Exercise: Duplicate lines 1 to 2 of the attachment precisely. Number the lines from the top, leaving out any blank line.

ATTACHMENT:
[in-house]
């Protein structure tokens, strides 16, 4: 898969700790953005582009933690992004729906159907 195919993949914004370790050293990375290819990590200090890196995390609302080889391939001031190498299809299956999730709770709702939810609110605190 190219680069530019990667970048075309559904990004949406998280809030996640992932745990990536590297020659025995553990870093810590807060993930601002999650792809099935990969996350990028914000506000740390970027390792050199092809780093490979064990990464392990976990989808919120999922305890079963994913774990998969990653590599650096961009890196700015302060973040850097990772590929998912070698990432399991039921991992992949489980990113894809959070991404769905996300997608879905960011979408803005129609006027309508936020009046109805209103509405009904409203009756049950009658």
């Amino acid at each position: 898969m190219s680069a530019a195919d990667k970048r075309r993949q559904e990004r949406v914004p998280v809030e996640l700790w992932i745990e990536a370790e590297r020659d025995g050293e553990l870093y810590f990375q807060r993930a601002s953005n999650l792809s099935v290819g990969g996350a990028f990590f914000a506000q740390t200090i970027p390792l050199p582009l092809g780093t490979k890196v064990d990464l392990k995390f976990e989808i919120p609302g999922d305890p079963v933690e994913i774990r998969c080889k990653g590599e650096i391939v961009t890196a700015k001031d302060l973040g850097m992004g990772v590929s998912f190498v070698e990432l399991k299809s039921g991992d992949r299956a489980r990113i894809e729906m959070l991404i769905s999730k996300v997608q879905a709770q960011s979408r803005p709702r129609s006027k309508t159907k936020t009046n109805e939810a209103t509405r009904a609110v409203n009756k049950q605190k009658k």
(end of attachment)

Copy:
[in-house]
């Protein structure tokens, strides 16, 4: 898969700790953005582009933690992004729906159907 195919993949914004370790050293990375290819990590200090890196995390609302080889391939001031190498299809299956999730709770709702939810609110605190 190219680069530019990667970048075309559904990004949406998280809030996640992932745990990536590297020659025995553990870093810590807060993930601002999650792809099935990969996350990028914000506000740390970027390792050199092809780093490979064990990464392990976990989808919120999922305890079963994913774990998969990653590599650096961009890196700015302060973040850097990772590929998912070698990432399991039921991992992949489980990113894809959070991404769905996300997608879905960011979408803005129609006027309508936020009046109805209103509405009904409203009756049950009658």